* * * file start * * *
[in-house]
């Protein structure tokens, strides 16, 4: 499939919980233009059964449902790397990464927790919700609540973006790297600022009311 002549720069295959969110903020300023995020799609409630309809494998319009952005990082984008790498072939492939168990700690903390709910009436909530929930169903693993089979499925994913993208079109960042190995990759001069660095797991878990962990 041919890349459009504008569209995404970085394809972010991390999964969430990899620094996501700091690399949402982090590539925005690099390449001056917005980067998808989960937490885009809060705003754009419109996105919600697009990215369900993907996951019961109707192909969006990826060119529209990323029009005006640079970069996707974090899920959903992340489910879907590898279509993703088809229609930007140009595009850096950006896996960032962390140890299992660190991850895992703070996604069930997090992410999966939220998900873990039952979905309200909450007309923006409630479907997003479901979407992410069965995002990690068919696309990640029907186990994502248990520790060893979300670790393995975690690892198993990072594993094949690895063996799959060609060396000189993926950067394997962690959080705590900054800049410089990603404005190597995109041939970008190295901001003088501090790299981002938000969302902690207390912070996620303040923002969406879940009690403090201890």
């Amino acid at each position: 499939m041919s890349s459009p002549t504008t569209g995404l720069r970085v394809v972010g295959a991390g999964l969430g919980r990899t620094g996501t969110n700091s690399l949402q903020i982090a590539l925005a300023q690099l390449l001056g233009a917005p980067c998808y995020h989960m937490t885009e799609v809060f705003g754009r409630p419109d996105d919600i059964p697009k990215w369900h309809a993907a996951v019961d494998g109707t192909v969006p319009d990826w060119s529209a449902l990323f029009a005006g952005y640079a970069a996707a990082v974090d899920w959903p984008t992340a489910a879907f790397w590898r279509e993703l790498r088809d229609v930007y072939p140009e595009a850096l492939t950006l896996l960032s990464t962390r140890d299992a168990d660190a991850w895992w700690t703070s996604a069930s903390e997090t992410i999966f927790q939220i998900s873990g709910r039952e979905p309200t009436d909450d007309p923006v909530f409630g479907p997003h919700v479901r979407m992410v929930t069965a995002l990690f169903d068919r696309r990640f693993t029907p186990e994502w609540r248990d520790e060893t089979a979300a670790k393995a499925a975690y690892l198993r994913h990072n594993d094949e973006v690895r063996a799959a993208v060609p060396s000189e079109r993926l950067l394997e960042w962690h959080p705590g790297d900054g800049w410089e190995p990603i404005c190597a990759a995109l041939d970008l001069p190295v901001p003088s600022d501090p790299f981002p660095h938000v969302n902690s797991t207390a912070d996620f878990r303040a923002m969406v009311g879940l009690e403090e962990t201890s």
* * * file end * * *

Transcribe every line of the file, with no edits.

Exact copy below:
[in-house]
């Protein structure tokens, strides 16, 4: 499939919980233009059964449902790397990464927790919700609540973006790297600022009311 002549720069295959969110903020300023995020799609409630309809494998319009952005990082984008790498072939492939168990700690903390709910009436909530929930169903693993089979499925994913993208079109960042190995990759001069660095797991878990962990 041919890349459009504008569209995404970085394809972010991390999964969430990899620094996501700091690399949402982090590539925005690099390449001056917005980067998808989960937490885009809060705003754009419109996105919600697009990215369900993907996951019961109707192909969006990826060119529209990323029009005006640079970069996707974090899920959903992340489910879907590898279509993703088809229609930007140009595009850096950006896996960032962390140890299992660190991850895992703070996604069930997090992410999966939220998900873990039952979905309200909450007309923006409630479907997003479901979407992410069965995002990690068919696309990640029907186990994502248990520790060893979300670790393995975690690892198993990072594993094949690895063996799959060609060396000189993926950067394997962690959080705590900054800049410089990603404005190597995109041939970008190295901001003088501090790299981002938000969302902690207390912070996620303040923002969406879940009690403090201890």
């Amino acid at each position: 499939m041919s890349s459009p002549t504008t569209g995404l720069r970085v394809v972010g295959a991390g999964l969430g919980r990899t620094g996501t969110n700091s690399l949402q903020i982090a590539l925005a300023q690099l390449l001056g233009a917005p980067c998808y995020h989960m937490t885009e799609v809060f705003g754009r409630p419109d996105d919600i059964p697009k990215w369900h309809a993907a996951v019961d494998g109707t192909v969006p319009d990826w060119s529209a449902l990323f029009a005006g952005y640079a970069a996707a990082v974090d899920w959903p984008t992340a489910a879907f790397w590898r279509e993703l790498r088809d229609v930007y072939p140009e595009a850096l492939t950006l896996l960032s990464t962390r140890d299992a168990d660190a991850w895992w700690t703070s996604a069930s903390e997090t992410i999966f927790q939220i998900s873990g709910r039952e979905p309200t009436d909450d007309p923006v909530f409630g479907p997003h919700v479901r979407m992410v929930t069965a995002l990690f169903d068919r696309r990640f693993t029907p186990e994502w609540r248990d520790e060893t089979a979300a670790k393995a499925a975690y690892l198993r994913h990072n594993d094949e973006v690895r063996a799959a993208v060609p060396s000189e079109r993926l950067l394997e960042w962690h959080p705590g790297d900054g800049w410089e190995p990603i404005c190597a990759a995109l041939d970008l001069p190295v901001p003088s600022d501090p790299f981002p660095h938000v969302n902690s797991t207390a912070d996620f878990r303040a923002m969406v009311g879940l009690e403090e962990t201890s």